Parent’s guide: healthy eating



We’re taking a short break from discussing the nursery curriculum to celebrate Healthy Eating Week with this all you need to know guide to early years healthy eating!


Feeding children is in theory a simple task but this is not the reality for many parents.


Parents may struggle on ensuring their little one is eating the right foods, this is due to a range of reasons, here are just a few:

· the messaging on what children should be eating is mixed,

· some children are fussy

· lots of families (especially at the moment) face issues around funds and accessibility to various foods.


We don’t have a quick fix for any of these issues but we’re here to help – giving you information on nutrition and eating in early childhood, tips for mealtimes, books to help your little one understand more about healthy eating and finally some recipe resources.



Let’s start things off with some important information on food in early childhood:


· Focus on nutrients

Did you know that some young children who are overweight are actually undernourished?

This can happen when the foods they eat are not high enough in vitamins and minerals like iron and calcium.


Nutrients are vital in early years since children need support for all the growth and development that is taking place.


· Learning is key

It might sound strange but your little one needs to learn long-term healthy habits early on. This includes learning to sit and focus on what they’re eating, which will allow them to recognise which food and how much they should be eating.


· Water

Milk (or fortified vegan alternative) is important in children’s diets but during meals and when out and about it's recommended children drink water.


Water is needed to help digestion and to avoid constipation, whilst other juices and flavoured waters can cause dental decay.


· Size

It can be easy to forget that children’s stomach calorie requirements and capacity are much lower than our own.


A 2-year-old enjoying a glass of juice and a chocolate bar can account for nearly a 1/4 of their daily calorie intake – potentially not leaving them enough space for nutrient-rich foods they need.


· Veggies

Children should learn to love veggies! Veg should be introduced to children early on in a positive way as they are an important source of many vitamins and minerals.



Now onto 5 tips to make mealtimes better


1. Variety

Research suggests that we eat more when there is variety. This means your little one is more likely to eat their veggies if you provide many small portions of different things!


2. Get them involved

The more your little one is involved in the cooking and prep of their meal, the more excited they will be about it.

You can find out more about cooking with your little one by clicking here.


3. Lead by example

Children are sponges. Your actions and attitudes towards food will influence your little one perhaps more than you realise. Do you enjoy eating veggies? Do you sit down to eat? Are your snacking habits positive?


4. Easier to eat when you’re hungry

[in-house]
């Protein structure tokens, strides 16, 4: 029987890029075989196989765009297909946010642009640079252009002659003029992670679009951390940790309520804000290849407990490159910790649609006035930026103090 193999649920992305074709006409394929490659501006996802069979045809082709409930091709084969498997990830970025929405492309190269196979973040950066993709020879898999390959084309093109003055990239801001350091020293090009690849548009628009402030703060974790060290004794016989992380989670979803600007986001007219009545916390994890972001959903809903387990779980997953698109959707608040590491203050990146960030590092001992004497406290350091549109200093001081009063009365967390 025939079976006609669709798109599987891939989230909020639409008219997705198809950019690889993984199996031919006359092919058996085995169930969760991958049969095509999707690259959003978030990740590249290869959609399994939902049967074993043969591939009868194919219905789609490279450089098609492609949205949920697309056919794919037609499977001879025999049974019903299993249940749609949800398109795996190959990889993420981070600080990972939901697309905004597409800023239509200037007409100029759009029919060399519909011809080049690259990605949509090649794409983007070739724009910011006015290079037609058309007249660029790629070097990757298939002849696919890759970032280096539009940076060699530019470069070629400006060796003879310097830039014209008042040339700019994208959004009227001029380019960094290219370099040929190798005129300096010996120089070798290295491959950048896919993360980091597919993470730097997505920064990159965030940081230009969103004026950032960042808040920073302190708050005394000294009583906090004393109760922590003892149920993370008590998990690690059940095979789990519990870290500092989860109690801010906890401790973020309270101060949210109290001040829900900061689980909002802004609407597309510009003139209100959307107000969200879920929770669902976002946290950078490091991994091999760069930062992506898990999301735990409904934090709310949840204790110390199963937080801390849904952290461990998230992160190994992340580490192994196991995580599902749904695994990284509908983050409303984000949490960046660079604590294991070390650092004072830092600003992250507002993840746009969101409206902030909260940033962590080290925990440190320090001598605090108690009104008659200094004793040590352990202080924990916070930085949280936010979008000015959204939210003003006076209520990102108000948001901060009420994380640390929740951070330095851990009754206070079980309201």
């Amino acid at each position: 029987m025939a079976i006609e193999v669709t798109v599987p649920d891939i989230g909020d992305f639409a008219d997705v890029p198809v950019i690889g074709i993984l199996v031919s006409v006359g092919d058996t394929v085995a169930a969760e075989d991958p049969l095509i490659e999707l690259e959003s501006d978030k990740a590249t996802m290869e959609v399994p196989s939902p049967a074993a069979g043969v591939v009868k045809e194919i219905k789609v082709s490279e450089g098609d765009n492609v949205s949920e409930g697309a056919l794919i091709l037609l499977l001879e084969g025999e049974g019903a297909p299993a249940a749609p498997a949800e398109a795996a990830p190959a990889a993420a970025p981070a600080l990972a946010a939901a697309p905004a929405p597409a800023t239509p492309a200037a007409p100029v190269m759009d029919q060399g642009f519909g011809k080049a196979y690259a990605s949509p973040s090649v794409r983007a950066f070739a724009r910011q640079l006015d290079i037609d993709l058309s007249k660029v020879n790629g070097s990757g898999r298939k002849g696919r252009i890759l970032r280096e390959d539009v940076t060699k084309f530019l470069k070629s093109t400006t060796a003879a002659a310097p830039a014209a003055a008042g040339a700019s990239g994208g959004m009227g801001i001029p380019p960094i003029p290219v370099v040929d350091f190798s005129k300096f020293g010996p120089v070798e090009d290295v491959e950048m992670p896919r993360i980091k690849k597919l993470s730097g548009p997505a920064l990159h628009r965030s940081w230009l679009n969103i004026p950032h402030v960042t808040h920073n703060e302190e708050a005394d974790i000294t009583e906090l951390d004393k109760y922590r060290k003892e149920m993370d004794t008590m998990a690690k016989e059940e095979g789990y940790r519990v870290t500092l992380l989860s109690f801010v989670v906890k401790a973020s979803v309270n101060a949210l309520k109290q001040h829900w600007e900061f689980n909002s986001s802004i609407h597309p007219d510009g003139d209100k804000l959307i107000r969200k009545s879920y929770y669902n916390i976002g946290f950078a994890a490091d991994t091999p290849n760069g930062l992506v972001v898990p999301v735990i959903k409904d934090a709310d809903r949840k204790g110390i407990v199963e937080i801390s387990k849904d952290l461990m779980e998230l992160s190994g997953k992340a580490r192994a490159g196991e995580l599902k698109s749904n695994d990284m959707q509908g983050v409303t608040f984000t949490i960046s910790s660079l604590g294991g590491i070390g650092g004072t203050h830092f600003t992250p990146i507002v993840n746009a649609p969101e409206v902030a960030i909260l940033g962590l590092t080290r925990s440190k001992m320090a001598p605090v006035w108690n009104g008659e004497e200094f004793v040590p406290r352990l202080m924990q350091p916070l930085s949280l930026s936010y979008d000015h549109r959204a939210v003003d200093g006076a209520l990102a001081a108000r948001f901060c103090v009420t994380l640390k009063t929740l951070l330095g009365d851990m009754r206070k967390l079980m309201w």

This one seems pretty obvious and well, it is… Children are more likely to try new foods when they are hungry.


Is your little one snacking more than they should be or are they eating portions that are too big? If your child is not hungry at dinner time have a think about what changes you can implement to change this.


5. Learn more about portion sizes

Many parents aren’t sure how much their child should be eating. This can lead to unrealistic standards being set for finishing meals and lead to excessive weight gain.


If you’re unsure about portion sizes click here for a handy guide for children 1-4 years old.



Some common issues you might encounter


Your little one isn’t drinking water

If your little one isn’t getting into the habit, start off by being the role model! Drink plenty of water when you’re with your child, particularly at mealtimes.


Also, be sure to make this accessible - place a jug on the table and allow them to pour this themselves.


Your little one won’t eat main but can’t wait for dessert

If puddings are causing tension at mealtimes, then consider getting rid of them (or limit to once or twice a week) – provide a small starter as an additional course instead.


If you’re concerned...

If you feel your child’s diet is too limited or are worried about their weight, don’t hesitate to seek help.


Speak to your nursery manager, health visitor or GP, they will be able to offer advice and help you implement an action plan.


Resources


Some children’s books to help your little one better understand healthy eating

Every Night Is Pizza Night


Click here to view it on Amazon.

Rah, Rah, Radishes!: A Vegetable Chant


Click here to view it on Amazon.

Good Enough to Eat: A Kid's Guide to Food and Nutrition


Click here to view it on Amazon.

I Will Not Ever Never Eat a Tomato


Click here to view it on Amazon


Links to recipes to inspire you – all healthy and lots of budget options


Yummy Toddler Food - Toddler lunch ideas


Modern Parents Messy Kids - 30 dinner ideas for preschoolers


BBC Good Food - Family meals, desserts, snacks and more


Momables - Preschool lunch ideas for picky eaters